Each week there are announcements coming from all corners of the globe of new mobile devices using ARM technology. This in itself is nothing new as ARM has been at the heart of this market for two decades. But behind these announcements is something far more exciting. It has the capacity to change the future. It will impact us all. It is the momentum of change.
From 1990 to 2006, a span of just over 15 years saw the progression of devices using the ARM7, ARM9 & ARM11 family of chips. Each was more power-efficient than the last and offered a moderate increase in performance. Since the introduction of the Cortex-A8 in 2005, the rapid adoption of ARM’s high performance processors has increased rapidly.
The Cortex-A8 series was used in devices up until 2011; the Cortex-A9, ARM’s first true multi-core processor has just been released in 2011, and already some companies are reportedly planning on launching devices using ARM’s latest and greatest Cortex-A15 processor in late 2012. This is a phenomenal rate of change.
Intel continues to bang its chest with its ‘We’ll match ARM on power and beat them on performance’ mantra, but is this possible with the rate at which ARM processors are improving? Samsung, the huge South Korean Electronics Company has suggested that they plan to release devices using ARM cores that reach 2GHz next year. We know Nvidia are planning a range of enhancements to their Tegra range of processors that easily surpass the current Intel Core Duo processor found in many notebooks. We know Texas Instruments are working on the OMAP5 that also uses the Cortex-A15 processor. And we know that Qualcomm and Marvell are working on their own ARM designed cores too.
The rate of change is astounding. Our only concern, is if ARM can continue to design and release cores that meet the needs of its clients on time? Thankfully the Cortex-A15 can be used with up to 8 cores, so hopefully this will give ARM some breathing space before they have to release their next blockbuster CPU design.
Already there is talk about quad core ARM processors getting ready for launch in Q3 this year. This is great news for the consumer. Never before, not even at the peak of the Personal Computer market was there such rapid evolution of technology. Without the ARM business model none of this would be possible. It is the competitive nature of the ARM ecosystem that allows for this to happen. Intel knows what it must do to compete.
In what looks like a rather self-inflating statement by Nomura Equity Research, one of their top analysts has apparently written an open letter to Intel’s CEO, Paul Otellini, asking him to consider adopting the ARM architecture and using it as the basis for future generations of high-performance and low-power processors.
This is something that Intel is highly unlikely to do under the leadership of Otellini, but the idea that Intel may adopt ARM is nothing new. In fact, if we are correct about ARM successfully breaking into Intel’s high margin business, then they may have no option but to accept that x86 is not sustainable.
The article is well worth a read and highlights how many in the stock market now view the once mighty and powerful Intel. Unless they can establish a reasonable share of the tablet market within the next 12 months, we would expect some raised voices asking for Otellini to move aside. It’s not just about short-term profits; this is about long-term survival.
In addition, Intel will be reporting this first quarter’s result after the bell today, on Tuesday April 19th. We are very keen to find out how the total volume of Atom shipments this quarter compared to the same quarter in the previous year. We have less than 24hours wait. Any thoughts?
We are aware that many of our readers take an keen interest in ARM’s share price and performance as well, so we thought we would remind you all that ARM Holdings Q1 2011 results will be released on 27 Apr 2011 at 7:00 a.m. BST. With a share price approaching 600p on the UK stockmarket, the expectation for the company to substantially increase revenue and profits could not be higher.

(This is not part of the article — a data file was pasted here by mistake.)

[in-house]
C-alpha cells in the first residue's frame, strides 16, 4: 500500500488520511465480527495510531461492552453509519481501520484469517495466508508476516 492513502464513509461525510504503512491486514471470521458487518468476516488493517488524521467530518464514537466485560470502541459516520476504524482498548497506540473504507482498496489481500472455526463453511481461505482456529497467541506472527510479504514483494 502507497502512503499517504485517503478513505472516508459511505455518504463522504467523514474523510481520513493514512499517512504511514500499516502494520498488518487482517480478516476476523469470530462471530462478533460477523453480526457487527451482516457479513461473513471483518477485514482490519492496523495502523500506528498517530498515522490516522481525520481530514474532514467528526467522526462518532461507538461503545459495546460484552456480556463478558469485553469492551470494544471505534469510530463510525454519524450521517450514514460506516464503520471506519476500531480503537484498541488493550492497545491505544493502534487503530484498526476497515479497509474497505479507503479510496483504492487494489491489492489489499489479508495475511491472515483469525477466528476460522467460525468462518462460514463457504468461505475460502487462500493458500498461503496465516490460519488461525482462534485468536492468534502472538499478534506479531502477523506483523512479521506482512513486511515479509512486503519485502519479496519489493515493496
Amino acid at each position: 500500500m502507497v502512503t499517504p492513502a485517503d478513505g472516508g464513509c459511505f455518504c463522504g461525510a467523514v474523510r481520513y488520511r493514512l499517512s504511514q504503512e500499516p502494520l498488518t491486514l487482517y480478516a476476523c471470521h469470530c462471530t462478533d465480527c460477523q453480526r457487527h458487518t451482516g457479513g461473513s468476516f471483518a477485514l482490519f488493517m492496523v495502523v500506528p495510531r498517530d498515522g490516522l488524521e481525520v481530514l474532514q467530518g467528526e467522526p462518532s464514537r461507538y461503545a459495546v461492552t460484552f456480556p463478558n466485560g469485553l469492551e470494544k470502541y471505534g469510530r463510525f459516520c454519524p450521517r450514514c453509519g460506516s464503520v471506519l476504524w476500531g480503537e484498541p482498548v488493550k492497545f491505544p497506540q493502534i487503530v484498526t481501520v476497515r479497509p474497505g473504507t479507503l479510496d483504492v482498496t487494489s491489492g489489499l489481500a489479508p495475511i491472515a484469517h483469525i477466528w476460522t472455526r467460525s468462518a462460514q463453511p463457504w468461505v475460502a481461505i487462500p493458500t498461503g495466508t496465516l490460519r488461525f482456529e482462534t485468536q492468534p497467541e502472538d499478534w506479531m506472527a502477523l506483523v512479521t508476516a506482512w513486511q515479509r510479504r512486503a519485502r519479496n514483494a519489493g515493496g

As per tradition, the results are also broadcast live via an audio webcast online at www.arm.com/ir which starts at 8:30 BST. We will keep you posted of any interesting news eminating from Warren East (CEO) and Tim Score (CFO) on the day.
Intel has been at the core of computing since the 1970’s and has grown from a small outfit that designed processors that power simple calculators to the brains of super-computers across the world. The majority of analysts, if asked to name the world’s most technological company, are likely to name Intel as their number one choice. They are without a doubt the quintessential Technology Company. So why do we and a growing number of companies believe Intel is in trouble? In this article we hope to shine a light on Intel, the upcoming battle for mobile computing and the only company that has a chance to beat them at their own game – ARM.
Intel has a very simple strategy for survival. Keep pushing the boundaries of technology faster than everyone else. For years they pushed the x86 architecture to incredible clockspeeds that many thought was impossible. And every step of the way the ensured backwards compatibility with the processor that came before it. Every other processor architecture that had to compete against Intel’s designs have failed to survive. The 68000 series, PowerPC, SPARCs and DEC Alpha are now as good as forgotten in mainstream computing.
The sheer aggressiveness of Intel’s technology has simply proven too great to compete against. Their financial muscle allows them to address almost any issue from standing in the way of domination. Even legal boundaries has proven no obstacle for Intel with a $1.5B USD fine given to them last year after they was found guilty of ‘underhand tactics’.
Intel has without doubt pushed the Personal Computing world through many decades of advancements and has managed this with the help of their long-time partner, Microsoft. The intrinsic link between Intels’ x86 architecture and Microsoft’s ubiquitous Windows Operating System has created an unstoppable force.
So if Intel and Microsoft have been successful for so long, what disrupted this? The simple answer is the Internet. It changed everything, we just didn’t realise it at the time. Up until the this point computers were for geeks and programmers, but with the arrival of killer apps such as Email and online shopping, the Internet became an important lifestyle accessory. People got used to keeping in contact with friends and family, they got used to buying things and they loved to play music on their computers.